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Article
June 1995

Chronic Alopecia

Author Affiliations

The Cleveland (Ohio) Clinic Foundation

Arch Dermatol. 1995;131(6):723-724. doi:10.1001/archderm.1995.01690180099019
Abstract

REPORT OF A CASE  A 27-year-old well-nourished, anxious woman presented with a 6-year history of hair loss. She reported no significant medical problems and took no medications or extra vitamins. She had normal and regular menstrual periods. She described her mother and aunt as having thinning hair and her father as having male pattern baldness.The physical examination revealed a large irregular area of alopecia on the vertex and crown of her head (Figure 1 and Figure 2) with some residual hairs up to about 1 cm in length. There was no evidence of skin scaling, erythema, atrophy, or crusting on the scalp. Normal hair completely surrounded this alopecia. Eyebrows and eyelashes were normal. The skin on the rest of her body and inner fingernails was unremarkable. A biopsy specimen was obtained. Histologic findings are shown in Figure 3 and Figure 4.What is your diagnosis?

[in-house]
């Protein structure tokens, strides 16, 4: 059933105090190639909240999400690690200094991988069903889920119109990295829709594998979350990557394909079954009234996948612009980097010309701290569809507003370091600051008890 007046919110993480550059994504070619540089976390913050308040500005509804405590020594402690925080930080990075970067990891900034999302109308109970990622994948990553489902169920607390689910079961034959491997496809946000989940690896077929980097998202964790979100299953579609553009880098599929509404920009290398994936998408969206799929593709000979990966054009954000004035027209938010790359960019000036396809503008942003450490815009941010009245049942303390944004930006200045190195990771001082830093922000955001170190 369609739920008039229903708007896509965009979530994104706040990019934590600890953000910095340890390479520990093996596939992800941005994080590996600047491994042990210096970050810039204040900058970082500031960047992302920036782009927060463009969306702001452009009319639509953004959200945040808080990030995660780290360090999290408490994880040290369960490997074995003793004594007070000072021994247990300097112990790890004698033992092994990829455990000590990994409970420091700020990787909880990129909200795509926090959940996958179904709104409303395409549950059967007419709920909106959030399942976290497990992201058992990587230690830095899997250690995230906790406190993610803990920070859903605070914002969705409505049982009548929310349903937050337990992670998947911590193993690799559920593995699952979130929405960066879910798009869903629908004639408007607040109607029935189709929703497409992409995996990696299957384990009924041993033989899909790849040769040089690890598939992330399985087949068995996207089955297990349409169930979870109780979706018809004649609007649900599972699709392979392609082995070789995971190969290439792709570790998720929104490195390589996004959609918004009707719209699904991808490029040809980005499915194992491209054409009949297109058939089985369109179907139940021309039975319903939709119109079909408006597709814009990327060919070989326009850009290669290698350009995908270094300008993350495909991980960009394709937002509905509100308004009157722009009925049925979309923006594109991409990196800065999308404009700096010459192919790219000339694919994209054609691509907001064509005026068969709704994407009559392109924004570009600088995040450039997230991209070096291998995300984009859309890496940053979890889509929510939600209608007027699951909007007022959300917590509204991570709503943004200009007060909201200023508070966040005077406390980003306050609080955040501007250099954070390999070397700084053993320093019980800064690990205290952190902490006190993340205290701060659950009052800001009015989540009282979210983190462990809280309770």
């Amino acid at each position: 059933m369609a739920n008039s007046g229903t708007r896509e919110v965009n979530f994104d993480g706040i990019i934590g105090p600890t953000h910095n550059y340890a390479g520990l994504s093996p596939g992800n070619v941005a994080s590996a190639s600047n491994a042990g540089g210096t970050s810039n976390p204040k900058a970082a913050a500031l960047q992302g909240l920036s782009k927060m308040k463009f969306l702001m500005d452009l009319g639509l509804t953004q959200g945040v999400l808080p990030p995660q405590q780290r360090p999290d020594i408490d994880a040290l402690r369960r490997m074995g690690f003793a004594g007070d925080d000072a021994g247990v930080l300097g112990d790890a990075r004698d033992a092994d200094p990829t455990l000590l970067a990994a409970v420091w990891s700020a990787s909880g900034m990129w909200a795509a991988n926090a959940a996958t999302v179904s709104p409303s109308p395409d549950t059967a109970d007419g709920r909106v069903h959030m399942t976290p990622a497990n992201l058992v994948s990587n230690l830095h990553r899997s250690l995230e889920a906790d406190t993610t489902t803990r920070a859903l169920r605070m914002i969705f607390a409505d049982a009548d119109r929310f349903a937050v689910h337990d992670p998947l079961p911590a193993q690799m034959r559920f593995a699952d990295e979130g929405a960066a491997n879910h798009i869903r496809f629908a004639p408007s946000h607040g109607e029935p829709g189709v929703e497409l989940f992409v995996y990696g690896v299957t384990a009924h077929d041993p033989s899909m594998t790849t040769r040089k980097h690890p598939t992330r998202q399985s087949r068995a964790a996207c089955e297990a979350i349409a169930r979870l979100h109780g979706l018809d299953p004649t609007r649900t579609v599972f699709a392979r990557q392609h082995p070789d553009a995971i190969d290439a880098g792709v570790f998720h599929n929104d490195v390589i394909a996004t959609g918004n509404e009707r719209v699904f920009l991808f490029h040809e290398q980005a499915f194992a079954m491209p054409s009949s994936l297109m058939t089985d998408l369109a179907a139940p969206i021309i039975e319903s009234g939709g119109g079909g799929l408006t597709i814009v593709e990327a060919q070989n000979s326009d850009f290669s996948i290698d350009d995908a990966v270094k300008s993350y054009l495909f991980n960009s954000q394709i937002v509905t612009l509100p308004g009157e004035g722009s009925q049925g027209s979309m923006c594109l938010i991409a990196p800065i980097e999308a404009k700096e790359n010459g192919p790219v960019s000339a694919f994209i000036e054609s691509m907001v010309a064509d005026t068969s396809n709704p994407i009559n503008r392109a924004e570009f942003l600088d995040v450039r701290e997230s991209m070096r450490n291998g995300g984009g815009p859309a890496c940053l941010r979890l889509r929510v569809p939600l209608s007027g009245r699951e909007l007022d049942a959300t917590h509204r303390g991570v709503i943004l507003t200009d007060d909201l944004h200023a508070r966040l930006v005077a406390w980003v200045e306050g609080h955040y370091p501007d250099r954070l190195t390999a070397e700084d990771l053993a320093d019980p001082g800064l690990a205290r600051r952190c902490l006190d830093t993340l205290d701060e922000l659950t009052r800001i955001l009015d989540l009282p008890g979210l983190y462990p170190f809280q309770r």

Figure 1  .

Figure 2 

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